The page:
Sunday, October 30, 2016

Halloween Tree by Ray Bradbury ~ Historical Perspective ~ Suspenseful and Educational Children's Literature for All Ages

Years ago I ran across
The Halloween Tree ~ a vhs tape. 
Knew there was a book behind it and found it ~
Both are good, but read the book FIRST ~ always ! 


As a former children's associate librarian, 
I highly recommend "Halloween Tree" 
for an excellent historical perspective on the celebration of Halloween through millennia. 
Suitable for public school students grades 4-12  
and written by the award winning American author Ray Bradbury.    Rediscover your American roots, 
as well as your connection to global harvest traditions !  


































































































































































































































































































































































































The Little House on the XpressWay 2016













From the 'net :  A group of eight boys set out to go trick or treating on Halloween night, only to discover that a ninth friend, Pipkin, has been whisked away on a journey that could determine whether he lives or dies. Through the help of a mysterious character named Carapace Clavicle Moundshroud, they pursue their friend across time and space through  Ancient Egyptian, Ancient Greek, and Roman cultures, CelticDruidism, Notre Dame Cathedral in Medieval Paris and The Day of the Dead in Mexico. Along the way, they learn the origins of the holiday that they celebrate, and the role that the fear of death, spooks, and the haunts has played in shaping civilization. The Halloween Tree itself, with its many branches laden with jack-o'-lanterns, serves as a metaphor for the historical confluence of these traditions.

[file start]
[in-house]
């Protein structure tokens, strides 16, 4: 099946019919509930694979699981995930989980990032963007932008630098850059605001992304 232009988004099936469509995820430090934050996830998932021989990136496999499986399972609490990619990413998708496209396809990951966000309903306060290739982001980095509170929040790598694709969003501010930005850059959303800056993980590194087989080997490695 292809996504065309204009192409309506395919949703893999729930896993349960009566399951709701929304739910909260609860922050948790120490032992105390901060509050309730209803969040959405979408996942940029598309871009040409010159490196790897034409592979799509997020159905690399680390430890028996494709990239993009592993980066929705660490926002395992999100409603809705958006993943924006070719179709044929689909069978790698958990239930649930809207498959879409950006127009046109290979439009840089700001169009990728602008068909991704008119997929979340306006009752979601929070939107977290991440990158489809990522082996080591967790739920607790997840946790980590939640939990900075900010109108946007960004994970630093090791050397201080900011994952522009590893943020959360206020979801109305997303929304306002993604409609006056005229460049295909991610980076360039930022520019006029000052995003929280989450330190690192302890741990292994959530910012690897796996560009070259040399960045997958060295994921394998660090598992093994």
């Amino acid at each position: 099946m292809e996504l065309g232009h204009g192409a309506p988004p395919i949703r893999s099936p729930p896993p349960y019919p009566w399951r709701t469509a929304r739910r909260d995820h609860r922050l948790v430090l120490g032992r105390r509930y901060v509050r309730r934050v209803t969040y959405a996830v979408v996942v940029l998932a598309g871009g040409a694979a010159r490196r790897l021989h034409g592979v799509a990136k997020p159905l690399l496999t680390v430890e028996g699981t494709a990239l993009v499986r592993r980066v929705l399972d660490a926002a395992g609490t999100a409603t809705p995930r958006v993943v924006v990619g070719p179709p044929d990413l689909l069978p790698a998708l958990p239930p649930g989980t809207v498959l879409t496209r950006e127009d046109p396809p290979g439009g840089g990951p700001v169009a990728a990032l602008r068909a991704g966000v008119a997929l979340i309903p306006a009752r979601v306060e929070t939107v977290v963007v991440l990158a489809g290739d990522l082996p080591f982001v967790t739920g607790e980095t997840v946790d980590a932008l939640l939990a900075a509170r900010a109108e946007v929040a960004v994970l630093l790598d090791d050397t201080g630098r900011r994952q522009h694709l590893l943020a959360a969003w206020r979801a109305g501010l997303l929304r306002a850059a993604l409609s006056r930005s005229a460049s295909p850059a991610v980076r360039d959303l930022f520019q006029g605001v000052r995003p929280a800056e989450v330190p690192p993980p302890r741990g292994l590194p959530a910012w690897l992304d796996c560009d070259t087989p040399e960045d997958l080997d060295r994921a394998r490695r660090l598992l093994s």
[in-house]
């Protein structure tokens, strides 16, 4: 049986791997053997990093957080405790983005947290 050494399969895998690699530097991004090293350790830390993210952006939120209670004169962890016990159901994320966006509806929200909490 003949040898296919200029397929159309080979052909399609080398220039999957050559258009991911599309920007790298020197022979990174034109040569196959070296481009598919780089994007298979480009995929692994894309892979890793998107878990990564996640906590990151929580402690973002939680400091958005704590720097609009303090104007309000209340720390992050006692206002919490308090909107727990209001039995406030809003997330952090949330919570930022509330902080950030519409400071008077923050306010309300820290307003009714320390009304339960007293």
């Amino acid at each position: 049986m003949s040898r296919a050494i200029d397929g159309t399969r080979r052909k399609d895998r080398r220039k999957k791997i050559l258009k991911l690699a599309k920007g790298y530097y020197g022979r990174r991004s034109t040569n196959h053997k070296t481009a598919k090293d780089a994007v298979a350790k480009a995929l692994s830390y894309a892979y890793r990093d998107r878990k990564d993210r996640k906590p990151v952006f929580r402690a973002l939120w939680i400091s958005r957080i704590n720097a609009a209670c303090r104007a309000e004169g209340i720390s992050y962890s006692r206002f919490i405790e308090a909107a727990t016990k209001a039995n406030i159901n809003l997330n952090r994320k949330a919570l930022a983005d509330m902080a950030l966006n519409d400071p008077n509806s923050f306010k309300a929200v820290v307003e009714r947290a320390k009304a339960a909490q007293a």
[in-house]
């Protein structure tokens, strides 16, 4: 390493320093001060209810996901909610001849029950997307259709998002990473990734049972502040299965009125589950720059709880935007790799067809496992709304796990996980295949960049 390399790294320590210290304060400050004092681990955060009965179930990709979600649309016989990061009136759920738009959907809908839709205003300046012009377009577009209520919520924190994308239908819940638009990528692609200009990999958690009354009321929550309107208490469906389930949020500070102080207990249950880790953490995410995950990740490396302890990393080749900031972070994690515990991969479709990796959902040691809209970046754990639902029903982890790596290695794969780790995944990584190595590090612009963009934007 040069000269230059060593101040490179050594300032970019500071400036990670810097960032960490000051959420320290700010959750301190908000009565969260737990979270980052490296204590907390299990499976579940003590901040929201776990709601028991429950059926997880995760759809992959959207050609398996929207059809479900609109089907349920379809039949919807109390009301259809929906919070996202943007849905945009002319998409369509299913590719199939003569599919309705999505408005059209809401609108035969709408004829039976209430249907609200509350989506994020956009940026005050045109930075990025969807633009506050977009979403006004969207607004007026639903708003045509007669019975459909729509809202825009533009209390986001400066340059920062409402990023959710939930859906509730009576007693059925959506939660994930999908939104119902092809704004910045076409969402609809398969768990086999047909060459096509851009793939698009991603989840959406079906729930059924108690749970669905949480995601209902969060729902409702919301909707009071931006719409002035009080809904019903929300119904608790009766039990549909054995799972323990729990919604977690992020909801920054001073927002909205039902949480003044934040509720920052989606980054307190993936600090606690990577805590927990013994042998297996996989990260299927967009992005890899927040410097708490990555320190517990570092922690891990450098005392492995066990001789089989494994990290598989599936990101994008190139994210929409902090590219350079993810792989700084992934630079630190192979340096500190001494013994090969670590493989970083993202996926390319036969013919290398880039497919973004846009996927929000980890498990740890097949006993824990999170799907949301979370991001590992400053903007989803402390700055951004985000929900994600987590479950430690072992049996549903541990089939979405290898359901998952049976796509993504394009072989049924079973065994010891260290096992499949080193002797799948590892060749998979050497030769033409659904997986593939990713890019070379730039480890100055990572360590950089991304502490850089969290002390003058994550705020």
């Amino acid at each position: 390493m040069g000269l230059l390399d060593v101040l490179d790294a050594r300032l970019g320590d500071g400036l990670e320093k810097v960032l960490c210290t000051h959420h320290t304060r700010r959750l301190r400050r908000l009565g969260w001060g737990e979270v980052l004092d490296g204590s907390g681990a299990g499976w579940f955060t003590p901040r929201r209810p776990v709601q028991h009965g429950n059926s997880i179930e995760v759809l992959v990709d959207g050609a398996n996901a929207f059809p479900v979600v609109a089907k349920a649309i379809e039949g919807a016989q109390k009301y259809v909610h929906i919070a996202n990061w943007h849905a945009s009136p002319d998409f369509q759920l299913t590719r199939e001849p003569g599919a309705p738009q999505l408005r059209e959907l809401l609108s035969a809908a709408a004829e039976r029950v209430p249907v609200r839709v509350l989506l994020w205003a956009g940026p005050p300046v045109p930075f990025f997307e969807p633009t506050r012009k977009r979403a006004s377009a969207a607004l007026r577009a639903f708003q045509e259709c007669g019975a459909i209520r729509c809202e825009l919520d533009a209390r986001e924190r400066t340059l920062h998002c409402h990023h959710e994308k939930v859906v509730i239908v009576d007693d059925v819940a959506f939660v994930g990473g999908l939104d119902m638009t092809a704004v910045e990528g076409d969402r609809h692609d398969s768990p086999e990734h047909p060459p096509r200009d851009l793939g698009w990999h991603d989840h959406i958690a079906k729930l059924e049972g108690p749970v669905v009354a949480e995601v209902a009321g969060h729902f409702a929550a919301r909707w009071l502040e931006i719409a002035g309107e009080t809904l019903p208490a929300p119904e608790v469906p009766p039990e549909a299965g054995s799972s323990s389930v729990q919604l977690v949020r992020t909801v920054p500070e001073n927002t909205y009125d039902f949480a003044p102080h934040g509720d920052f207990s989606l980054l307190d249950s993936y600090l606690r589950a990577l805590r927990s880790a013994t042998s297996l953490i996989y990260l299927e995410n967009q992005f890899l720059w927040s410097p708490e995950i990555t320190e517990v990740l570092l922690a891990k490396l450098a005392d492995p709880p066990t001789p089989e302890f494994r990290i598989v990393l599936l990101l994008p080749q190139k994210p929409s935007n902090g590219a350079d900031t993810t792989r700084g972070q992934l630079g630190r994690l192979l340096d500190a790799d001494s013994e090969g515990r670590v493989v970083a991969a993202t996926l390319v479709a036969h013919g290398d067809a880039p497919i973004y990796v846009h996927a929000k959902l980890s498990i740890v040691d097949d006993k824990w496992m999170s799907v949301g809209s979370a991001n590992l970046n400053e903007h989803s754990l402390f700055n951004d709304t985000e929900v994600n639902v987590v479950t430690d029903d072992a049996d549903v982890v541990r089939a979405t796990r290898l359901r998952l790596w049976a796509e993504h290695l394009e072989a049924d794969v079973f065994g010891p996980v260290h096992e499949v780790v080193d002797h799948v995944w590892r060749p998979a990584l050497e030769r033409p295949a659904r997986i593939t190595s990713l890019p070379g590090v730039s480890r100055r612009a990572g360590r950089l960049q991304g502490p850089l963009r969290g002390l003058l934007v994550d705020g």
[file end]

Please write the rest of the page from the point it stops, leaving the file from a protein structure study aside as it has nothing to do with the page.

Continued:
Thee novel originated in 1967 as the screenplay for an unproduced collaboration with animator Chuck Jones. In 1992, Bradbury wrote and narrated a feature-length animated version of the novel for television, for which he won an Emmy Award. A longer limited-edition"author's preferred text" of the novel, compiled and edited by Donn Albright, was published in 2005. This edition also included both the 1967 and 1992 screenplays.Bradbury dedicated The Halloween Tree to Man'ha Garreau-Dombasle (1898–1999), a French writer and translator who was the maternal grandmother of the actress and singer Arielle Dombasle and the wife of Maurice Garreau-Dombasle, a French ambassador to Mexico. The Halloween Tree is illustrated by Joe Mugnaini, one of Bradbury's many collaborators over the years. Mugnaini illustrated many novels with Bradbury, and Bradbury also owned many examples of Mugnaini's artwork.   








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